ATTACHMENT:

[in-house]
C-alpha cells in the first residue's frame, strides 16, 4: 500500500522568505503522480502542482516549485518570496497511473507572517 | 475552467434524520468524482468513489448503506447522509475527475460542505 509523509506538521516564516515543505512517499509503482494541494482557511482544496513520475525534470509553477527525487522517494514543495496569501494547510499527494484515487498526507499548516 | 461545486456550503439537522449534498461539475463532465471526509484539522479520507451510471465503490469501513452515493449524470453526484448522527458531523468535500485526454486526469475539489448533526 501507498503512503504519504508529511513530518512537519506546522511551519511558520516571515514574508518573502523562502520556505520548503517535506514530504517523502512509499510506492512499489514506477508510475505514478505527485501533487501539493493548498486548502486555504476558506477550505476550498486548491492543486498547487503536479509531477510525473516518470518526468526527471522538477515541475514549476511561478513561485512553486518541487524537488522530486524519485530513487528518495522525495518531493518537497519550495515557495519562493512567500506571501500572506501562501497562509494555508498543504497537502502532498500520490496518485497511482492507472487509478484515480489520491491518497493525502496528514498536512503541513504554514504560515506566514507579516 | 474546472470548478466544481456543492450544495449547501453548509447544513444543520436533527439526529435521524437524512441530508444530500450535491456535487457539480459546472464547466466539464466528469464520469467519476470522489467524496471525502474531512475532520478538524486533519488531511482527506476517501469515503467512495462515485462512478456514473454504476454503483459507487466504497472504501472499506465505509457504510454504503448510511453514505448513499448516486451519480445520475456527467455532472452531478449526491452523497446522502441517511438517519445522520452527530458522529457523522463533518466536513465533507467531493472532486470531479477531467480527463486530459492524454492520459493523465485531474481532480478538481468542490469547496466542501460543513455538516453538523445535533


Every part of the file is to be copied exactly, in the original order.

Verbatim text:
[in-house]
C-alpha cells in the first residue's frame, strides 16, 4: 500500500522568505503522480502542482516549485518570496497511473507572517 | 475552467434524520468524482468513489448503506447522509475527475460542505 509523509506538521516564516515543505512517499509503482494541494482557511482544496513520475525534470509553477527525487522517494514543495496569501494547510499527494484515487498526507499548516 | 461545486456550503439537522449534498461539475463532465471526509484539522479520507451510471465503490469501513452515493449524470453526484448522527458531523468535500485526454486526469475539489448533526 501507498503512503504519504508529511513530518512537519506546522511551519511558520516571515514574508518573502523562502520556505520548503517535506514530504517523502512509499510506492512499489514506477508510475505514478505527485501533487501539493493548498486548502486555504476558506477550505476550498486548491492543486498547487503536479509531477510525473516518470518526468526527471522538477515541475514549476511561478513561485512553486518541487524537488522530486524519485530513487528518495522525495518531493518537497519550495515557495519562493512567500506571501500572506501562501497562509494555508498543504497537502502532498500520490496518485497511482492507472487509478484515480489520491491518497493525502496528514498536512503541513504554514504560515506566514507579516 | 474546472470548478466544481456543492450544495449547501453548509447544513444543520436533527439526529435521524437524512441530508444530500450535491456535487457539480459546472464547466466539464466528469464520469467519476470522489467524496471525502474531512475532520478538524486533519488531511482527506476517501469515503467512495462515485462512478456514473454504476454503483459507487466504497472504501472499506465505509457504510454504503448510511453514505448513499448516486451519480445520475456527467455532472452531478449526491452523497446522502441517511438517519445522520452527530458522529457523522463533518466536513465533507467531493472532486470531479477531467480527463486530459492524454492520459493523465485531474481532480478538481468542490469547496466542501460543513455538516453538523445535533